Strawdog Theatre Company. By Max Frisch. Directed by Matt Hawkins. With ensemble cast. Running time: 1hr 30mins; no intermission.
Theater review by Kris Vire
In Max Frisch’s 1953 parable, crooked businessman Biedermann reads in the newspaper about a group of mysterious firebugs who “wangle their way in” to people’s houses, which they then set ablaze. Moments later, he’s visited by a man who, claiming to be homeless, has soon wangled his way into Biedermann’s attic by flattering his ego and appealing to his desire to be seen as a man of empathy, even though he’s not.
Soon Schmitz’s associate, Eisenring, shows up unbidden, and before long the attic is piled high with drums of gasoline. Though these are clearly the arsonists Biedermann saw in the news, he twists himself into knots to convince himself they aren’t, so as to avoid any messy conflict. This despite the fact that Eisenring, for his part, is plainly straightforward about their plans; as he explains to Biedermann while the businessman helps him measure fuse wire, telling the truth is the easiest way to fool people, because no one ever believes it.
In Matt Hawkins’s production for Strawdog, a seven-member chorus in modern firefighting gear drives home Frisch’s point, in case we’ve missed it: People are all too apt to fall victim to disaster because they avoided taking action when they could, a process the playwright likens (in this 2007 translation by Alistair Beaton) to “stupidity dressed up as fate.”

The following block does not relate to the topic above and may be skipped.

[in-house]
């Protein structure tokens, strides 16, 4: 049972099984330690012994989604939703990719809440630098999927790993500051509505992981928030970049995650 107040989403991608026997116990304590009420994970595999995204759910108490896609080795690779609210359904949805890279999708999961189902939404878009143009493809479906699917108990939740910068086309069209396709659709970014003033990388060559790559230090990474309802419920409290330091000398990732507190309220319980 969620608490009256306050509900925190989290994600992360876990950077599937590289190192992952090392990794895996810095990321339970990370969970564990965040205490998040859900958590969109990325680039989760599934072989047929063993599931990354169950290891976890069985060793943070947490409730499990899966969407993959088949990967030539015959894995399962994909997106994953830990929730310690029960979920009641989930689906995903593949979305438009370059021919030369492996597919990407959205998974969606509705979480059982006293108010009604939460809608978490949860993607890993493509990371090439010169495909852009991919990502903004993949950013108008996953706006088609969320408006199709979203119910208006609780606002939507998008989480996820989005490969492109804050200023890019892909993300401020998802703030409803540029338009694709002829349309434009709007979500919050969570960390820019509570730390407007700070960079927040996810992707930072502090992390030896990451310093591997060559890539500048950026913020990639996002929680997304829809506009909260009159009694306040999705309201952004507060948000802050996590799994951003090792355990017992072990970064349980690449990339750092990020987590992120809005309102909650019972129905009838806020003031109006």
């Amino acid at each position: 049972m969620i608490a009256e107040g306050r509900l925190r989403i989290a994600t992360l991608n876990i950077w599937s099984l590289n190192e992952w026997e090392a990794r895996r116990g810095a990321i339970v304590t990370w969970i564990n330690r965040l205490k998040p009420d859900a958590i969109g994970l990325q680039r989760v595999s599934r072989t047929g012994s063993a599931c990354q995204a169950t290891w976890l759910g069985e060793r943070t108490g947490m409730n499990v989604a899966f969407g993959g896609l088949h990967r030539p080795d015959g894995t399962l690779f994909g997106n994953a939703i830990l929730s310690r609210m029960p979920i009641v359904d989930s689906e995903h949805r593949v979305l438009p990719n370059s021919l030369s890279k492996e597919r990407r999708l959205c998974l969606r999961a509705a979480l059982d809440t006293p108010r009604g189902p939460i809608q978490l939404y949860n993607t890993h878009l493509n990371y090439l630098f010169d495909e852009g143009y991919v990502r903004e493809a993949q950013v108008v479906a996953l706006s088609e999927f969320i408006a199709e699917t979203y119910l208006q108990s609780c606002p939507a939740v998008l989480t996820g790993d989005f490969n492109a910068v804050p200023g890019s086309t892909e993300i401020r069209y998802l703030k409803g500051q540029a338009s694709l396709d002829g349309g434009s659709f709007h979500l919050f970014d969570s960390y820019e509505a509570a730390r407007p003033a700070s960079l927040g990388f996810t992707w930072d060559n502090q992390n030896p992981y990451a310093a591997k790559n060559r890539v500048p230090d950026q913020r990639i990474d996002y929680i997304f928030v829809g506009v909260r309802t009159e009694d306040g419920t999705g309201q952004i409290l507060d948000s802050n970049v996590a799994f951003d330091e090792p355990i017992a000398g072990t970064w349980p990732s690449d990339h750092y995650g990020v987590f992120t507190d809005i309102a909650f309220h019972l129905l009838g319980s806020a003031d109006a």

Hawkins’s production makes effective use of Strawdog’s space, with Mike Mroch’s set design making the room feel uncomfortably claustrophobic. Robert Kauzlaric is engagingly squirrely as Biedermann, with appealingly flighty work by Sarah Goeden as his exceedingly nervous wife, Babette. But Hawkins has Scott Danielson and Ira Amyx lay the menace on a bit thick, taking an already unsubtle piece to an anvillish level.
And for me, Strawdog’s Arsonists suffers from an unfortunate timing problem not of its making. Frisch, writing in the aftermath of World War II, was working in response to the rise of the Nazis, seeking to explore how people allow evil to gain hold. But seeing the play on the day Mike Brown was laid to rest in Ferguson, Missouri, the depiction of bourgeois types coddling “thugs” and willing to believe anything so as not to be seen as judgmental, or politically incorrect, sounded uncomfortably akin to racist apologists cycling through arguments for why a different group of “thugs” probably deserve to get shot—especially when a “do-gooder” academic who’s been studying the arsonists tries to renounce his association after the fires are set, because he finally realized “they do it because they like doing it.” It set me in mind of a whole other set of fires that need fighting.